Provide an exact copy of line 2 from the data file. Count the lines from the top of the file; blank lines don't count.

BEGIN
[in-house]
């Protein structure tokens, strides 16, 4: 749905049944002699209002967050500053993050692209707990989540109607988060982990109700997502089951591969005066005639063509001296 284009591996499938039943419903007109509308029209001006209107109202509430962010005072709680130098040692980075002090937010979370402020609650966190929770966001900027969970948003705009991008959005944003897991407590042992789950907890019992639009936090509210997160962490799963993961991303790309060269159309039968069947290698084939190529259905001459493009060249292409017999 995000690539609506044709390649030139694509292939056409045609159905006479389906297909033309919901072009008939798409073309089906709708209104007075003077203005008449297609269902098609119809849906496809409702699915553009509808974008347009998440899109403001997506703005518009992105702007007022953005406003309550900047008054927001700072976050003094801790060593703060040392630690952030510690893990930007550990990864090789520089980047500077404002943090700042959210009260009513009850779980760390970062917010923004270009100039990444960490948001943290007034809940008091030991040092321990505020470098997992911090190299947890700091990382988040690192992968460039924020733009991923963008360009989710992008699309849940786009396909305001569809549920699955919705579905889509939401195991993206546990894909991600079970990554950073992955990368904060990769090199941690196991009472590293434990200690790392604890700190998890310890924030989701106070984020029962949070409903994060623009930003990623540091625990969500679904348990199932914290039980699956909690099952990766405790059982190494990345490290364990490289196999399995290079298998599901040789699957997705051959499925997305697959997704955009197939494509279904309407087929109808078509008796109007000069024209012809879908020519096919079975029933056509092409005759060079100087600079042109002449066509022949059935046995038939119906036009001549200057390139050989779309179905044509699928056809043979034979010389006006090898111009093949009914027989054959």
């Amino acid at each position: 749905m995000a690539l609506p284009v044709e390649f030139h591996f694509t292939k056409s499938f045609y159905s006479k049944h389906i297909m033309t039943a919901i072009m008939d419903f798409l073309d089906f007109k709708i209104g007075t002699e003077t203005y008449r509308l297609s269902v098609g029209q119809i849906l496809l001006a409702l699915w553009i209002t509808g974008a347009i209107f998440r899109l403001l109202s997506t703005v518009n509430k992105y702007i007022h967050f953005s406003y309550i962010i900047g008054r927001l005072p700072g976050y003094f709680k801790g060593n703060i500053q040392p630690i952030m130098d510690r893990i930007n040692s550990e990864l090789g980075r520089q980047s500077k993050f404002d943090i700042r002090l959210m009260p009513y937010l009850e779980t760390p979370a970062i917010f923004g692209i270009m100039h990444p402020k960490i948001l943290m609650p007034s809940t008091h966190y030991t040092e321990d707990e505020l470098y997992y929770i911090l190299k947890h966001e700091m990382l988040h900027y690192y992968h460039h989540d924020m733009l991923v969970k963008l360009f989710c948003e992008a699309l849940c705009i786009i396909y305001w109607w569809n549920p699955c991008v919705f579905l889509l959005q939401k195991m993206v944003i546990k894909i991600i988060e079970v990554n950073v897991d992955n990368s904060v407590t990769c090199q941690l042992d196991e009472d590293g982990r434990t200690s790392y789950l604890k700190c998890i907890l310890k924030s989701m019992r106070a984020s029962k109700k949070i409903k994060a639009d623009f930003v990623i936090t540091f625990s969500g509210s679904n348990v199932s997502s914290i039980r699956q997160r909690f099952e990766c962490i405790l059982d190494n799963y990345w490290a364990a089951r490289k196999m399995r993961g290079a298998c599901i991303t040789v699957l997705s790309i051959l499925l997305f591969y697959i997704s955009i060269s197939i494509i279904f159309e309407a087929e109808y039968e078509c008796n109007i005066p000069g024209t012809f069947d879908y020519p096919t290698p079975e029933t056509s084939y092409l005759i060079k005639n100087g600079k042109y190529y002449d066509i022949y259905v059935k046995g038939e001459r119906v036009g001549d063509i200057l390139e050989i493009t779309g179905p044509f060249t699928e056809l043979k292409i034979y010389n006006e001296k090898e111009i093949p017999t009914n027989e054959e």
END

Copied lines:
């Protein structure tokens, strides 16, 4: 749905049944002699209002967050500053993050692209707990989540109607988060982990109700997502089951591969005066005639063509001296 284009591996499938039943419903007109509308029209001006209107109202509430962010005072709680130098040692980075002090937010979370402020609650966190929770966001900027969970948003705009991008959005944003897991407590042992789950907890019992639009936090509210997160962490799963993961991303790309060269159309039968069947290698084939190529259905001459493009060249292409017999 995000690539609506044709390649030139694509292939056409045609159905006479389906297909033309919901072009008939798409073309089906709708209104007075003077203005008449297609269902098609119809849906496809409702699915553009509808974008347009998440899109403001997506703005518009992105702007007022953005406003309550900047008054927001700072976050003094801790060593703060040392630690952030510690893990930007550990990864090789520089980047500077404002943090700042959210009260009513009850779980760390970062917010923004270009100039990444960490948001943290007034809940008091030991040092321990505020470098997992911090190299947890700091990382988040690192992968460039924020733009991923963008360009989710992008699309849940786009396909305001569809549920699955919705579905889509939401195991993206546990894909991600079970990554950073992955990368904060990769090199941690196991009472590293434990200690790392604890700190998890310890924030989701106070984020029962949070409903994060623009930003990623540091625990969500679904348990199932914290039980699956909690099952990766405790059982190494990345490290364990490289196999399995290079298998599901040789699957997705051959499925997305697959997704955009197939494509279904309407087929109808078509008796109007000069024209012809879908020519096919079975029933056509092409005759060079100087600079042109002449066509022949059935046995038939119906036009001549200057390139050989779309179905044509699928056809043979034979010389006006090898111009093949009914027989054959």